VHS box for Christmas Evil (1980)I remember a little mini section of Christmas horror films on one of the shelves. This was before I had seen any of them, and my friends and I wold look at the boxes and laugh. Yes, we would laugh at the idea of Christmas being the subject of a scary movie. Halloween made sense to us. Friday the 13th made sense to us. Even Prom Night made sense, as we were all a little bit afraid of school dances. But titles like Christmas Evil (1980), Black Christmas (1974), and Don’t Open Till Christmas (1984) just seemed a little silly to us.

We knew about Silent Night, Deadly Night (1984), and how it had been pulled from the theatres due to some moral outrage – but we had not seen the movie yet. We could, however, see its influence as there were similar titles on the shelf, like Silent Night, Evil Night (which it turns out was a retitling of Black Christmas), and Silent Night, Bloody Night – which it turns out was made twelve years before the notorious Santa Claus slasher film.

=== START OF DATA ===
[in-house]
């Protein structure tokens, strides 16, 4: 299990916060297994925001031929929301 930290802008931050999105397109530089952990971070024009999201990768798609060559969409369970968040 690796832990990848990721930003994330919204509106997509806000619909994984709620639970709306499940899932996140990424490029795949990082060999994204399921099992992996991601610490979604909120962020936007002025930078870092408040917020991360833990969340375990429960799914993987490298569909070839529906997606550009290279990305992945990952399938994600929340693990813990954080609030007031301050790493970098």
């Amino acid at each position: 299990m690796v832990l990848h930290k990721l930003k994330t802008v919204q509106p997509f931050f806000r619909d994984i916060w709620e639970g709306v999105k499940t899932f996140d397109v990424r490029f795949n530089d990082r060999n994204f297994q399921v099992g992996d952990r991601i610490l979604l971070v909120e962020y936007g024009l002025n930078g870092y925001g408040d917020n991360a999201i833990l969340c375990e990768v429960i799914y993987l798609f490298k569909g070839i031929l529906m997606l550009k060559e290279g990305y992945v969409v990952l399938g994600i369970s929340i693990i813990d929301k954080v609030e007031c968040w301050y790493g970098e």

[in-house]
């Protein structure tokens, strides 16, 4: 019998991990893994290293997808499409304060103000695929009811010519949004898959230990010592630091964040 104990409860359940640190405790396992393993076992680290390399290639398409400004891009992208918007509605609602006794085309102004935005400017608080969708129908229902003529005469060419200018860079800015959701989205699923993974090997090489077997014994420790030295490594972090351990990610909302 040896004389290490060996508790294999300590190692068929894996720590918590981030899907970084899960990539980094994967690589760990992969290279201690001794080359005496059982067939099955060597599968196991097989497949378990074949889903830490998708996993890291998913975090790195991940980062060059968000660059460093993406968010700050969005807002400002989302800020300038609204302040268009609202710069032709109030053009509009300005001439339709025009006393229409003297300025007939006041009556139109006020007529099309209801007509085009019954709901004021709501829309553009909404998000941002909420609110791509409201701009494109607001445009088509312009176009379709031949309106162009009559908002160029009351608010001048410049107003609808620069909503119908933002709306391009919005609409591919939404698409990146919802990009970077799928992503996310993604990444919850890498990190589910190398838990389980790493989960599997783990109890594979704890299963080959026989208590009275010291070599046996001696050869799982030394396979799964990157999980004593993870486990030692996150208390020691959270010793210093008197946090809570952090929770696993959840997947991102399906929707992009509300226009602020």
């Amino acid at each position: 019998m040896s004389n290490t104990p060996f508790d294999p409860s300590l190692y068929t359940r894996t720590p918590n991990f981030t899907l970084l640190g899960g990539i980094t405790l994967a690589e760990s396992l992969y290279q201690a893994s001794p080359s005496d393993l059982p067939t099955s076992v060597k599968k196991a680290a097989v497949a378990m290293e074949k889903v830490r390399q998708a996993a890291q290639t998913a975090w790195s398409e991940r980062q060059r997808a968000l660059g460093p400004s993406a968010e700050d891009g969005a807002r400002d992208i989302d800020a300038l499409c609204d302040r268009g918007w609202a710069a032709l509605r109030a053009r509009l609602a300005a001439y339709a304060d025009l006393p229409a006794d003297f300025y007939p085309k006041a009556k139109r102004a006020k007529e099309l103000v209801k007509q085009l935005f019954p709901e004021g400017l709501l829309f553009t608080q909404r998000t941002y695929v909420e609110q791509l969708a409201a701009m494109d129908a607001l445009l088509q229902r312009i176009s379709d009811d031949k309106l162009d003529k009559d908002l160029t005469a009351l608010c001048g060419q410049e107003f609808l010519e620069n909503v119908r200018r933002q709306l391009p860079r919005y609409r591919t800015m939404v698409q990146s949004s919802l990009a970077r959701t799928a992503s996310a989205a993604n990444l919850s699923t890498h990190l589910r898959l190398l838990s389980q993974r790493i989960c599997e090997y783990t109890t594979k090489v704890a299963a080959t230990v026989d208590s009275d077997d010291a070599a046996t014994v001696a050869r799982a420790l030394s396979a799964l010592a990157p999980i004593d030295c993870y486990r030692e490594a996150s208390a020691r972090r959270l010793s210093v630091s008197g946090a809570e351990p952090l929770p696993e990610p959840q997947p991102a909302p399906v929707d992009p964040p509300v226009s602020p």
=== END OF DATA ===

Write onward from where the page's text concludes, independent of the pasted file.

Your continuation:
VHS box for Silent Night, Bloody Night (1972)I eventually saw Silent Night, Deadly Night and I liked it. Then I saw Black Christmas (1974) and loved it. After that I watched every Christmas related horror film that I could get my hands on. This led me to eventually, pick up an old beat up VHS copy of Silent Night, Bloody Night (1972) and I thought it was pretty good. It had Mary Woronov in it, who I knew from Eating Raoul (1982) and a few other films.